Absenteeism, Unemployment and Employment Protection Legislation: Evidence from Italy

38 Pages Posted: 8 Jan 2013 Last revised: 3 Mar 2014

See all articles by Vincenzo Scoppa

Vincenzo Scoppa

Università degli Studi della Calabria - Department of Economics and Statistics

Daniela Vuri

University of Rome Tor Vergata; IZA Institute of Labor Economics; CESifo (Center for Economic Studies and Ifo Institute for Economic Research)

Multiple version iconThere are 3 versions of this paper

Date Written: January 7, 2013

Abstract

Efficiency wages theories argue that the threat of ring, coupled with a high unemployment rate, is a mechanism that discourages employee shirking in asymmetric information contexts. Our empirical analysis aims to verify the role of unemployment as a worker discipline device, considering the different degree of job security offered by the Italian Employment Protection Legislation to workers employed in small and large firms. We use a panel of administrative data (WHIP) and consider sickness absences as an empirical proxy for employee shirking. Controlling for a number of individual and firm characteristics, we investigate the relationship between worker's absences and local unemployment rate (at the provincial level). We find a strong negative impact of unemployment on absenteeism rate, which is considerable larger in small firms due to a significantly lower protection from dismissals in these firms. We also find that workers who are absent more frequently face higher risks of dismissal. As an indirect test of the role of unemployment as worker's discipline device we show that public sector employees, almost impossible to fire, do not react to the local unemployment.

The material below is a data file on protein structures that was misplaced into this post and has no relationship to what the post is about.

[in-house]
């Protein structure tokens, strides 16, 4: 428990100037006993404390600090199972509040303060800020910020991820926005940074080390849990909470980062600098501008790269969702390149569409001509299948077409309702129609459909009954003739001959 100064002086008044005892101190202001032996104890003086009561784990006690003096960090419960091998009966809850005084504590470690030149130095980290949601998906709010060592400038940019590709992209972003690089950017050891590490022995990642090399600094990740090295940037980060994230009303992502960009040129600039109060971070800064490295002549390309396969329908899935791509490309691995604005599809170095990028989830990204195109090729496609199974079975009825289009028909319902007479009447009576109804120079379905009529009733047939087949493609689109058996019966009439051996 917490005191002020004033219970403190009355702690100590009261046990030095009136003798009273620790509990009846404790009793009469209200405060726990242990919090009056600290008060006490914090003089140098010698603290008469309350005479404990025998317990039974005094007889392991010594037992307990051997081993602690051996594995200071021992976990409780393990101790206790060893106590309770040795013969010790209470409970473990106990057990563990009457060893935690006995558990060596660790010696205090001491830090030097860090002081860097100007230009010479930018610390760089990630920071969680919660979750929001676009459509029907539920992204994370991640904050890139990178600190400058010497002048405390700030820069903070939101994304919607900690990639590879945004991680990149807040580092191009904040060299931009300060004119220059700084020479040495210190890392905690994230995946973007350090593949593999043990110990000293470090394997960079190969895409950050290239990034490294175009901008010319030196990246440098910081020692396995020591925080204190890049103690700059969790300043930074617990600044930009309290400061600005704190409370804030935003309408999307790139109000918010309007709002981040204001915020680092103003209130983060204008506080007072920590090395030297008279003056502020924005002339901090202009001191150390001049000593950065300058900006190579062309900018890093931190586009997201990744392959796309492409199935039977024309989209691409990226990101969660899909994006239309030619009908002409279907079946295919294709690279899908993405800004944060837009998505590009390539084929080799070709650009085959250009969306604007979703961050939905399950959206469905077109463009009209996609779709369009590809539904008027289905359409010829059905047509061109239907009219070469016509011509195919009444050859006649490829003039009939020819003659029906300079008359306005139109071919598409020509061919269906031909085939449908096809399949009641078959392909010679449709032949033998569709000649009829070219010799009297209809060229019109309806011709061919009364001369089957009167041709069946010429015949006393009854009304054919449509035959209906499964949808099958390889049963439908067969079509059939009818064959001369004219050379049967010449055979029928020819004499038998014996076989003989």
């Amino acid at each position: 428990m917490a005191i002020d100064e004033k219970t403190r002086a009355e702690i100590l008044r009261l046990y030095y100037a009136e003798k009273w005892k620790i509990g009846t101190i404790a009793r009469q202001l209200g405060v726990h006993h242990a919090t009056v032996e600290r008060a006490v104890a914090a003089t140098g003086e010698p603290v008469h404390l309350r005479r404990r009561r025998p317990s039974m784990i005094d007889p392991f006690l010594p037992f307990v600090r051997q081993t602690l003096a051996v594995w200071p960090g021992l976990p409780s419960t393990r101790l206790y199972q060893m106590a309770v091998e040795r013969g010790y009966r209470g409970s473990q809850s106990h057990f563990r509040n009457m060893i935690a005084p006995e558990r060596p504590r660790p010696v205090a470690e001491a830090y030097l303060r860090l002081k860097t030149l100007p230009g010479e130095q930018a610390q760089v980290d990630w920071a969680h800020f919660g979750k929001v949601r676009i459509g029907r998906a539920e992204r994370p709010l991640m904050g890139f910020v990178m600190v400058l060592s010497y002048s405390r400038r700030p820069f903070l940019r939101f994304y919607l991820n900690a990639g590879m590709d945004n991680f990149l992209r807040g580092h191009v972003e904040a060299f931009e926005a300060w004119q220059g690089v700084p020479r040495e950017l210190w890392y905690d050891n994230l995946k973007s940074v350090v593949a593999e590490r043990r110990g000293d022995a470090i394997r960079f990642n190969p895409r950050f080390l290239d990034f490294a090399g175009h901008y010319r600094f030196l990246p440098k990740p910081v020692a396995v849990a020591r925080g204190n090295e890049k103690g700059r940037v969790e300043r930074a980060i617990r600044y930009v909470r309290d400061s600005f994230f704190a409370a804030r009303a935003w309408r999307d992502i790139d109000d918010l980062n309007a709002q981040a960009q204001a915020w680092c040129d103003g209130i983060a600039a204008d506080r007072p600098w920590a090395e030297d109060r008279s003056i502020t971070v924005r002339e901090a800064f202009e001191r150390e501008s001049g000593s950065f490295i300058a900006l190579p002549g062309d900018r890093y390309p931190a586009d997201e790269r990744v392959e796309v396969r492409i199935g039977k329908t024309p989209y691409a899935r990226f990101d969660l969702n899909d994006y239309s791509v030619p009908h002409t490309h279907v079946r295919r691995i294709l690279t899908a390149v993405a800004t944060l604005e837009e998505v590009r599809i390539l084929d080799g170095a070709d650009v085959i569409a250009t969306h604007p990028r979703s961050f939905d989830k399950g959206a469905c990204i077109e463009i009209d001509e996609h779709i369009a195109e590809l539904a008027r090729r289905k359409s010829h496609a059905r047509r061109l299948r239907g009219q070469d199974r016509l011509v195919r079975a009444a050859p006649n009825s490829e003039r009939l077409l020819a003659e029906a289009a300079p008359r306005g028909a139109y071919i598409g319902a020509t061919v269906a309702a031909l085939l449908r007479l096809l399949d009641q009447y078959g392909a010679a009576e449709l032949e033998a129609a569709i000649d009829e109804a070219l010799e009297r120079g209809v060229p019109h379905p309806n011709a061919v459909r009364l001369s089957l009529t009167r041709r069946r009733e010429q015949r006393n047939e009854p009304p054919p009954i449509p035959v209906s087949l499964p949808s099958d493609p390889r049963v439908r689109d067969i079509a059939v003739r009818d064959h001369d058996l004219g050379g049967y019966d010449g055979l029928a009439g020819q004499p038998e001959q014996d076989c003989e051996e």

Keywords: Shirking, Absenteeism, Employment Protection Legislation, Unemployment

JEL Classification: J41, M51, J45

Suggested Citation

Scoppa, Vincenzo and Vuri, Daniela, Absenteeism, Unemployment and Employment Protection Legislation: Evidence from Italy (January 7, 2013). CEIS Working Paper No. 257. Available at SSRN: https://ssrn.com/abstract=2197235 or http://dx.doi.org/10.2139/ssrn.2197235

Vincenzo Scoppa

Università degli Studi della Calabria - Department of Economics and Statistics ( email )

via Ponte Bucci
Arcavacata di Rende, Cosenza 87036
Italy

Daniela Vuri (Contact Author)

University of Rome Tor Vergata ( email )

Via di Tor Vergata
Rome, Lazio 00133
Italy

IZA Institute of Labor Economics

P.O. Box 7240
Bonn, D-53072
Germany

CESifo (Center for Economic Studies and Ifo Institute for Economic Research)

Poschinger Str. 5
Munich, DE-81679
Germany

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